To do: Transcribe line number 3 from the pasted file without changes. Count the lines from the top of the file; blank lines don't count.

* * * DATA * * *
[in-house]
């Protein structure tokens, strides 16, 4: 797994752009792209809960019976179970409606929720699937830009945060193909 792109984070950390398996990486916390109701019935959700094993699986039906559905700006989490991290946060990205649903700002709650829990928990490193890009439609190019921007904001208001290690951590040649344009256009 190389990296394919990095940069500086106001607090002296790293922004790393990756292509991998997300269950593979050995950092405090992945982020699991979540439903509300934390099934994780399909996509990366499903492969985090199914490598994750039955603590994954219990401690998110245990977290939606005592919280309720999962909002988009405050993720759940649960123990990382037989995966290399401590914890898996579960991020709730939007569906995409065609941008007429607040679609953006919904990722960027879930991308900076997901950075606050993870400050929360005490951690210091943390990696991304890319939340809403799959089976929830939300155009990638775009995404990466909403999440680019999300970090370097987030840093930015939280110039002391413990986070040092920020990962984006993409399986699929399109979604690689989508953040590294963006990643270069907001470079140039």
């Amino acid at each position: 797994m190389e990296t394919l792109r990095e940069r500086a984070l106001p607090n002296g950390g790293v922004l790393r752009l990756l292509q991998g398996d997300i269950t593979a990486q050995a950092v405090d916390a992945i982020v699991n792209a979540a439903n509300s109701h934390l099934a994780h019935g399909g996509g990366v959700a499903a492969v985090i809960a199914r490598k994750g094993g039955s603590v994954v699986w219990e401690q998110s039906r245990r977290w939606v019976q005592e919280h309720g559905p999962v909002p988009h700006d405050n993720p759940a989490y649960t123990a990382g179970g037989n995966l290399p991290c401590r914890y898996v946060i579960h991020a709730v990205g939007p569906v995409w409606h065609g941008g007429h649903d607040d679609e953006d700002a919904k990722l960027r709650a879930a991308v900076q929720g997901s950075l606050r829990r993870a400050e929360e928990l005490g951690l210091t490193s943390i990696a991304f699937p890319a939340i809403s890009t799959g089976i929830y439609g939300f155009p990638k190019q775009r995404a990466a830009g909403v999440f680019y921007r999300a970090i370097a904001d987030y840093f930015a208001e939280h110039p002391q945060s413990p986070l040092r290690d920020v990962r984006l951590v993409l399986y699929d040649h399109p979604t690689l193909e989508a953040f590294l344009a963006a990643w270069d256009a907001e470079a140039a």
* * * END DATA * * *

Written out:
């Amino acid at each position: 797994m190389e990296t394919l792109r990095e940069r500086a984070l106001p607090n002296g950390g790293v922004l790393r752009l990756l292509q991998g398996d997300i269950t593979a990486q050995a950092v405090d916390a992945i982020v699991n792209a979540a439903n509300s109701h934390l099934a994780h019935g399909g996509g990366v959700a499903a492969v985090i809960a199914r490598k994750g094993g039955s603590v994954v699986w219990e401690q998110s039906r245990r977290w939606v019976q005592e919280h309720g559905p999962v909002p988009h700006d405050n993720p759940a989490y649960t123990a990382g179970g037989n995966l290399p991290c401590r914890y898996v946060i579960h991020a709730v990205g939007p569906v995409w409606h065609g941008g007429h649903d607040d679609e953006d700002a919904k990722l960027r709650a879930a991308v900076q929720g997901s950075l606050r829990r993870a400050e929360e928990l005490g951690l210091t490193s943390i990696a991304f699937p890319a939340i809403s890009t799959g089976i929830y439609g939300f155009p990638k190019q775009r995404a990466a830009g909403v999440f680019y921007r999300a970090i370097a904001d987030y840093f930015a208001e939280h110039p002391q945060s413990p986070l040092r290690d920020v990962r984006l951590v993409l399986y699929d040649h399109p979604t690689l193909e989508a953040f590294l344009a963006a990643w270069d256009a907001e470079a140039a």